“He accused of counterfeitin’, armed robbery and shootin’ a pregnant security guard in the stomach.”

I closed my eyes. “Did he do it?”

“Oh, he a big-time forger, all right. May be the best ever was. As for the rest, I’ll let you decide. Looks bad for the little brother though, with the Chief Prosecuting Attorney hisself descending Mount Olympus to take on this case.”

The silence stretched and I sensed uneasiness on the other end of the line. This case seemed personal.

“I knew him when we was in school,” Baker admitted, as if reading my thoughts. “But that was a long time ago. The brother ain’t never had a break in life, and now this shit happens. He won’t adjust well to prison life; he’s already talkin’ suicide. If anyone can help him now, it’d be you.”

“The Chief Prosecutor,” I said, “will make this case a political football. A full media circus. Racial overtones. The works.”

“Uh-huh,” Baker said. “A royal cluster fuck.” He paused a beat. “Right up your alley, man.”

I didn’t respond, and Baker sensed my reluctance. “He’ll be chained to the interview table, legs and hands shackled, man. This boy, he the runt of the litter. Disabled to boot. A guy like you, you—”

“What’s his disability?” I cut in.

Another pause. “You’ll know it when you see him.”

Ever since Kris’ rape and murder, fear and dread tended to lodge in my throat at the merest provocation. Situations I once would have handled with aplomb now made me freeze like a rabbit in the headlights. As a result I’d gone into self-imposed hibernation, seeing only safe clients—garden variety depressives and those with anxiety disorders—and helping good, decent people face the everyday stresses of modern life. My practice was full of social phobia clients: a successful businessman with OCD, the disease of doubt, who compulsively checks under his car every time it hits a bump, fearful he’s caused harm to others by accident; West County housewives with agoraphobia, bathroom, germ or other social phobias; and professionals whose careers were cratering because they were afraid of flying or traveling over bridges.

There was nothing wrong with limiting my schedule to those patients, of course. But I did it because I had my own social phobia—clients with hot-button issues like marital discord, physical or sexual abuse, and psychoses. These challenging cases used to be my forte, now I refer them to other providers in the group.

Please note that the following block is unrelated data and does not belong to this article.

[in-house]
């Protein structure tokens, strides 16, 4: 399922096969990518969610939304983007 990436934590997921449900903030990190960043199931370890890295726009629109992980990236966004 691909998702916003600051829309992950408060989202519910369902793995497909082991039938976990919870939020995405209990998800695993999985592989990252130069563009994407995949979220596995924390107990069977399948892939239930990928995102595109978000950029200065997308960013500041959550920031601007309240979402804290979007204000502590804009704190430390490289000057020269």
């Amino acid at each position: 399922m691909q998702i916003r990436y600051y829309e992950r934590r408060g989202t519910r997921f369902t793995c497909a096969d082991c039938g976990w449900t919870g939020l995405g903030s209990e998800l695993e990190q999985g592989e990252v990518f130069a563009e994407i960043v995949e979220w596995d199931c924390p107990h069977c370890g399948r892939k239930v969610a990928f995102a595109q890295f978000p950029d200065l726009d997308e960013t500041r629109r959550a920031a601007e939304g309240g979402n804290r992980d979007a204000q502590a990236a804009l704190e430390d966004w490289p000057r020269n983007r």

Since the early years spent nurturing and building the fledgling practice, I’d done quite well for myself. As clinical director, I receive income every time one of the eight other providers sees a client in the office. This success afforded me the financial freedom to lick my wounds and return to work at my own pace after Kris’ murder. It also gave me an easy out to obsess over and nurture my own fears. Including the fear that Detective Baker was buttering me up to take a no-win case that any other provider would decline in a heart-beat.

As a rule, I try to take on a gratis client for roughly every nine paying ones. Along with giving blood, I consider it my “pay it forward” to society. Baker knew that. More important, he knew me. Yes, he’d known what he was doing from the beginning, the bastard.

The familiar tightness in my chest returned.

“Is there anything else about him you’re not telling me?” I asked.


“Listen, there was a time when I’d have been the man for the job … but not anymore. I’m sorry, Detective Baker, but I’m turning you down.”

This time he let the silence drag, and I felt uncomfortable waiting for the call to end. Finally, he spoke. “Why you think I called you, Doc?” He didn’t wait for me to respond. “That poor little brother needs you or he gonna die. But you need him, too. Look in the mirror, you dumb motherfucker. Get your shit together ‘fore it’s too late.”

And with that, for the second time in less than twelve hours, Detective Baker hung up on me.